Psalm 137:5
Parallel Verses
New American Standard Bible
If I forget you, O Jerusalem, May my right hand forget her skill.

King James Bible
If I forget thee, O Jerusalem, let my right hand forget her cunning.

Darby Bible Translation
If I forget thee, Jerusalem, let my right hand forget its skill;

World English Bible
If I forget you, Jerusalem, let my right hand forget its skill.

Young's Literal Translation
If I forget thee, O Jerusalem, my right hand forgetteth!

Psalm 137:5 Parallel
Commentary
Barnes' Notes on the Bible

If I forget thee, O Jerusalem - The meaning here is, that to sing in such circumstances would seem to imply that they had forgotten Jerusalem; that they were unmindful of its sorrows, and cared not that it was desolate. The remembrance of its calamities pressed hard upon them, and they could not do anything which would seem to imply that they had become unmindful of the sufferings that had come upon their nation. One will not make merry when a wife or child lies dying - or on the day of the funeral - or over the grave of a mother. A joyous and brilliant party, accompanied with music, feasting, dancing, when a friend has been just laid in the grave, when the calamities of war are abroad, when the pestilence is raging in a city, we feel to be untimely, unseemly, and incongruous. So these captives said it would be if they should make merry while their temple was in ruins; while their city was desolate; while their people were captives in a foreign land.

Let my right hand forget her cunning - Let my right hand forget its skill in music - all its skill. If I should now play on the harp - as indicative of joy - let the hand which would be employed in sweeping over its strings become paralyzed and powerless. Let the punishment come where it would seem to be deserved - on the hand which could play at such a time. So Cranmer held the hand which had been employed in signing a recantation of his faith in the fire, until it was burned off, and dropped in the flames.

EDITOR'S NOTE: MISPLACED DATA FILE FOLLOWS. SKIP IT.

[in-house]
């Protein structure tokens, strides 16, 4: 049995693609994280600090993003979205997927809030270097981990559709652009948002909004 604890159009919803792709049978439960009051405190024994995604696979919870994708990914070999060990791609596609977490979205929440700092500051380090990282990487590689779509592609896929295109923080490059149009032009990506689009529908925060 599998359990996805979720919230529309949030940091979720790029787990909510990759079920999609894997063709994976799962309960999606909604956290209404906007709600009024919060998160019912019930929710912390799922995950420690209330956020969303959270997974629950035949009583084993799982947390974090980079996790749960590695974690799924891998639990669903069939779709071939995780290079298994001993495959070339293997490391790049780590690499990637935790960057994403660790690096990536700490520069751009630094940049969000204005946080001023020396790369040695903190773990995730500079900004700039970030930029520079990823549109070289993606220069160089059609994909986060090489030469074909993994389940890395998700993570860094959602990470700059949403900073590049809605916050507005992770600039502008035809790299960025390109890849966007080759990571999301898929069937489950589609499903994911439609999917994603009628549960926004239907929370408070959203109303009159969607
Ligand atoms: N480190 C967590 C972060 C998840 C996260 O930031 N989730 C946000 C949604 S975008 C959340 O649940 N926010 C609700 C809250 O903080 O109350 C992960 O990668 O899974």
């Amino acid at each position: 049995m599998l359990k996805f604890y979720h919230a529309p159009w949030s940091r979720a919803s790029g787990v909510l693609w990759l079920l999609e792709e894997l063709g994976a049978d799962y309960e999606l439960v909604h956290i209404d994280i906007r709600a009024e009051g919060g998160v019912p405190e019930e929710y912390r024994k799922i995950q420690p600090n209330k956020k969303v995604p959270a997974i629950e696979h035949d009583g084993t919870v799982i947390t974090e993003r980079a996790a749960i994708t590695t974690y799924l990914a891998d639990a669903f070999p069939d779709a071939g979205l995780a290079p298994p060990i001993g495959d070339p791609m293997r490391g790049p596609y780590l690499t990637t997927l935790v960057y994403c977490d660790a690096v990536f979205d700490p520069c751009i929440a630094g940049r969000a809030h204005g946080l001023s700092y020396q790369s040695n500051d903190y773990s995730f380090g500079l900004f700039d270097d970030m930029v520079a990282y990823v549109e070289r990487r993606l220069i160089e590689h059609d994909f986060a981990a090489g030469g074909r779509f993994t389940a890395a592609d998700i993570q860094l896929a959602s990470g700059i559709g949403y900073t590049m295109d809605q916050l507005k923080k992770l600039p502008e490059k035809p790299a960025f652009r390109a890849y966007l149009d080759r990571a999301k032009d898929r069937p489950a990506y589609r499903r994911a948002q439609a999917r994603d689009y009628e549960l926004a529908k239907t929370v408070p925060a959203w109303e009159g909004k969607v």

Psalm 137:5 Parallel Commentaries

Library
Third Sunday after Easter
Text: First Peter 2, 11-20. 11 Beloved, I beseech you as sojourners and pilgrims, to abstain from fleshly lusts, which war against the soul; 12 having your behavior seemly among the Gentiles; that, wherein they speak against you as evil-doers, they may by your good works, which they behold, glorify God in the day of visitation. 13 Be subject to every ordinance of man for the Lord's sake: whether to the king, as supreme; 14 or unto governors, as sent by him for vengeance on evil-doers and for praise
Martin Luther—Epistle Sermons, Vol. II

Concerning the Sacrament of Penance
In this third part I shall speak of the sacrament of penance. By the tracts and disputations which I have published on this subject I have given offence to very many, and have amply expressed my own opinions. I must now briefly repeat these statements, in order to unveil the tyranny which attacks us on this point as unsparingly as in the sacrament of the bread. In these two sacraments gain and lucre find a place, and therefore the avarice of the shepherds has raged to an incredible extent against
Martin Luther—First Principles of the Reformation

Cross References
Isaiah 65:11
"But you who forsake the LORD, Who forget My holy mountain, Who set a table for Fortune, And who fill cups with mixed wine for Destiny,

Psalm 137:6
May my tongue cling to the roof of my mouth If I do not remember you, If I do not exalt Jerusalem Above my chief joy.

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